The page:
2. Make a list of the top 5 or 6 things you value most in your life.

  3. Then go back to the list of where you spend your time and rank each item on the list in accordance with how much it contributes to the things you value most in life, with 0 being it doesn’t contribute toward any of what I value to 5 being it contributes greatly to one or more of my values.

  4. Step back and consider if you want to make any changes to where you spend your time based on the results of this exercise.

Note that there are some things we must do at certain times in our lives even though they aren’t in clear alignment with what gives us joy and what we most value, but think carefully as to if this is really true before you decide to toss something into this category.

Are you able to discontinue any projects after considering how you spend your time and what you value simultaneously? Life is too short to allocate your time unwisely, and remember that too many projects can keep you from doing and completing what you truly value.

Letting Go of Things

(energy /space / clutter)

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I think this is best accomplished in chunks - perhaps one room in your house or one drawer at a time. Attempting to tackle this type of excess all at once is likely too overwhelming for most. And if the thought of even tackling one room seems overwhelming, there are plenty of people you can contact to help you in this process. Just Google “clutter” and you are bound to find plenty of professional organizers to guide and support you in this process.

Here is how I like to tackle a room:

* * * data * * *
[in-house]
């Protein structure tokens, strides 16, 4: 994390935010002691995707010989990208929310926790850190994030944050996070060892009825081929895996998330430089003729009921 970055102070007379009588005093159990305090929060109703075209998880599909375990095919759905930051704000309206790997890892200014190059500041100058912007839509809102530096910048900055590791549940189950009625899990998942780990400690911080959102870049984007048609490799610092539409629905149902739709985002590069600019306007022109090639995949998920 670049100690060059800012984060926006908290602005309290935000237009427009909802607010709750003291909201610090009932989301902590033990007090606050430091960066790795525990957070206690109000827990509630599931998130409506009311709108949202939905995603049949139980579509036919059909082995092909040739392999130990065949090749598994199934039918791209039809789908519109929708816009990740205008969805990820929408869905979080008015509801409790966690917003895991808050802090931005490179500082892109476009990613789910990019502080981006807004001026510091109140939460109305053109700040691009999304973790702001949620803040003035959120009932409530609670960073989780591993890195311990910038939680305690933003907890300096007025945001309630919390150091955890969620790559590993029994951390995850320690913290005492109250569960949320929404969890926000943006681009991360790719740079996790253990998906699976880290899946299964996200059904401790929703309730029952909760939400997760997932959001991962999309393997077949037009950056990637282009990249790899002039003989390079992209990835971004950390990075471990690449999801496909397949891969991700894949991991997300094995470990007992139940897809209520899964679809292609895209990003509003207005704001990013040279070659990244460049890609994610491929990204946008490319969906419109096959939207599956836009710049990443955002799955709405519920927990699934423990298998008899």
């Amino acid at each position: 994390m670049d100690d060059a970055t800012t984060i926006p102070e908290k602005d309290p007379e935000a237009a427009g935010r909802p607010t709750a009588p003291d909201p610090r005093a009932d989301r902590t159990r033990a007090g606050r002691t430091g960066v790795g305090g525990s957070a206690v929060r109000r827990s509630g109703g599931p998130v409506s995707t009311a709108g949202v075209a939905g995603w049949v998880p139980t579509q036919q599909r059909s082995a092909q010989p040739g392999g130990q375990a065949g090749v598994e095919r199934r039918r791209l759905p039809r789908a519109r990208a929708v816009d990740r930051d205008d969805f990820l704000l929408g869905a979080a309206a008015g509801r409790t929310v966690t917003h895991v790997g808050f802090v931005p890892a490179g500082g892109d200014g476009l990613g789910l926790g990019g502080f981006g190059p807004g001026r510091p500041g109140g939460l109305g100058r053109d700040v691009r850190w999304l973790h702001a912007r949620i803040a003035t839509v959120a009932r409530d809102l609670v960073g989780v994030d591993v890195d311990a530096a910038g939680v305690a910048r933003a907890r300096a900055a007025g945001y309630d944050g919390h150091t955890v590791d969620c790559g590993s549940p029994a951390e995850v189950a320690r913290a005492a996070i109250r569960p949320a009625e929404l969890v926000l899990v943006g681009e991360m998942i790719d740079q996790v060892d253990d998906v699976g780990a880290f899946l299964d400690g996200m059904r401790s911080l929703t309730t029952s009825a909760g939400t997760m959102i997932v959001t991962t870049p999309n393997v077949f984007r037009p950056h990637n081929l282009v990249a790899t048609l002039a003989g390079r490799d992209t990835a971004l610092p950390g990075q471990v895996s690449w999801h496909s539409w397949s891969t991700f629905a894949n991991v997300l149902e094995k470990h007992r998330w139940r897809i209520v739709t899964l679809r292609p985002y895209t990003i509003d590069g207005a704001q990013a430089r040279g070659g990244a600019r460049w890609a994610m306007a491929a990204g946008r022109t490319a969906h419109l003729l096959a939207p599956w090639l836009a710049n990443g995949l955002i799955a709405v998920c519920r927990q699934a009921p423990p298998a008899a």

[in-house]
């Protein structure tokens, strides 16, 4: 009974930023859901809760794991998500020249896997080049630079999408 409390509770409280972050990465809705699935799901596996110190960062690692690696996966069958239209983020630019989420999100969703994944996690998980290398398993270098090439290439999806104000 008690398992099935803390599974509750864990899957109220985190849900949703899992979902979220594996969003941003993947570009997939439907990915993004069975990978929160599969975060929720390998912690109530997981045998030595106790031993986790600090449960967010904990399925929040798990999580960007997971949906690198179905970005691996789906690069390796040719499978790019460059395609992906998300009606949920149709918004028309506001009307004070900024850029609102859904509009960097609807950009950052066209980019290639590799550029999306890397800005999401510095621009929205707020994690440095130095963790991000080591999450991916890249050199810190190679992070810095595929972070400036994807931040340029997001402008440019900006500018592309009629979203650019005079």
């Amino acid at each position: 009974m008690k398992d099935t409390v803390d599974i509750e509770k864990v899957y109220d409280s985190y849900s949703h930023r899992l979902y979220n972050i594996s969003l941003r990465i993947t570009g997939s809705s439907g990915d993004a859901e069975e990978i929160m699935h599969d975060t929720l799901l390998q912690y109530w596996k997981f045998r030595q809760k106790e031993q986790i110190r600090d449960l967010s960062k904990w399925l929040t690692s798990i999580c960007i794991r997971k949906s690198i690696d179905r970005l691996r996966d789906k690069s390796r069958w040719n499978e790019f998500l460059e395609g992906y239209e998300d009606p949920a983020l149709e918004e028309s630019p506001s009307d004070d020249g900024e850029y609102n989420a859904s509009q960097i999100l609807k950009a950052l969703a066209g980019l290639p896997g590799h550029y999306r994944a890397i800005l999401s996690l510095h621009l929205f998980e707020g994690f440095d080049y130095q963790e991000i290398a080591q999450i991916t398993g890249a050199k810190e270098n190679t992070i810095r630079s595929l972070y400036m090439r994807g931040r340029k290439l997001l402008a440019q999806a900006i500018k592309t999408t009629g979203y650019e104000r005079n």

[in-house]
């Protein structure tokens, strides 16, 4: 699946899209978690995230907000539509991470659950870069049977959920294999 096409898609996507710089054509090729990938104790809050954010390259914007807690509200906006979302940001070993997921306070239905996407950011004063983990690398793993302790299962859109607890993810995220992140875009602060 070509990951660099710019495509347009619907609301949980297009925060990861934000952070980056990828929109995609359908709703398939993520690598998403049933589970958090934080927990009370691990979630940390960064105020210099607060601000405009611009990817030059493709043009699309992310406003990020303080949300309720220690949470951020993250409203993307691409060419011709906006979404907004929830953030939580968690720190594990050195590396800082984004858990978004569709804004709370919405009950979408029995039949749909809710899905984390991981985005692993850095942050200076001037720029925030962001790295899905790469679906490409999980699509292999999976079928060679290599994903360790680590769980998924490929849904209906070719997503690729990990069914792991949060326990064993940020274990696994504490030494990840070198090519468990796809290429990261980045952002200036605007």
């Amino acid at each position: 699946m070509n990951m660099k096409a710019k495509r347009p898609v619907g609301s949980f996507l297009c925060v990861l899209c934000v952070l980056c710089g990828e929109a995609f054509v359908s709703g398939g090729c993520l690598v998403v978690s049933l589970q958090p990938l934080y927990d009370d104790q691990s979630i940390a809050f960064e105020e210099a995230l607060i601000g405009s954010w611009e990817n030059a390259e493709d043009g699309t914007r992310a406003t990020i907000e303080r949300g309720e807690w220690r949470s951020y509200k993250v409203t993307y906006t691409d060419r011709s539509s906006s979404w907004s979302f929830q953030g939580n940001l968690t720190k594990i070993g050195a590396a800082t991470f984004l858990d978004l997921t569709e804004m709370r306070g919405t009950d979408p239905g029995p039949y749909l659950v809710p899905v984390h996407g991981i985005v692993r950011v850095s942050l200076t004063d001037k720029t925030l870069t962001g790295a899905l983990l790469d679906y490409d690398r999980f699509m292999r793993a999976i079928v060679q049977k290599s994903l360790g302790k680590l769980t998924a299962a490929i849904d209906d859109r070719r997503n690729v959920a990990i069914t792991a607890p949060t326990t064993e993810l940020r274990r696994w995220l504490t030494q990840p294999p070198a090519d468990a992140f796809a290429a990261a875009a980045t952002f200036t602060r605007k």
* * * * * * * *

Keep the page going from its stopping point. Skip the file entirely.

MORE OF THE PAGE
Find a comfortable place to sit where you can get a good view of most things in a room. 

Let your eyes slide over things in the room, noticing if your attention “sticks” anywhere.

Look for anything that feels out of place. Look for items that 

  • No longer bring you joy,

  • Have lost their significance (functional or emotional), or

  • Don’t bring beauty to your space.

If all three of these apply, consider why you are keeping it and if you can let it go. See if you can recognize and appreciate the joy the object once gave you. Acknowledge that it no longer is useful to you at this point in your life. Then box it up to be discarded or given away to someone who could find a use for it at this point in their life.

Letting Go of Negative Energy (arguments, negative thoughts, anxiety etc.)

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Let’s first note here that with life’s bigger challenges such a physical trauma, divorce, loss of a job, etc. there are often multiple layers of emotions that need to be worked through and this typically needs to occur over a period of time. Talking to a close friend may help and often it may be wise to seek help from a therapist to work through the complicated nuances of recovery in these situations.

Here are a few suggestions for releasing the negativity you feel capable of taking on yourself.

For arguments or random negative thoughts, sometimes releasing these can be accomplished as easily as mentally saying silently to yourself, “I am choosing to let go of this. This is not useful or important to my well being.” 

Other times a little more effort is required. I find that removing myself from wherever the argument, betrayal or infraction took place can be helpful. If possible I get outside and take a walk, as it seems to soothe my frayed nerves even more. 

Sometimes even this is not sufficient to allow me to fully let go. My angry mind wants to stay on repeat, replaying the scene and the lines over and over again as I stomp down the street. In this case even more will power and effort is required. I’ll ask myself if I am even ready or want to let go at this time. Sometimes the answer to this question is no and I allow myself to continue to feel anger, hurt or whatever emotions are currently surfacing. I acknowledge that I am choosing to allow myself to feel this way and that at some point I will choose to feel differently. If it is a minor infraction, sometimes I’ll even give myself a time frame and say to myself, “I’m choosing to feel like this now, but tomorrow I’ll let go of being angry (or hurt or whatever applies). 

Lately if I notice I feel anxious or stressed as the day winds down and I can’t seem to shake it, I prioritize spending a little extra time taking care of myself. Abhyanga (a warm oil massage popular in Ayurveda) can be very soothing, or simply giving myself a nurturing massage with a luxurious scented body cream can soothe frazzled nerves as well.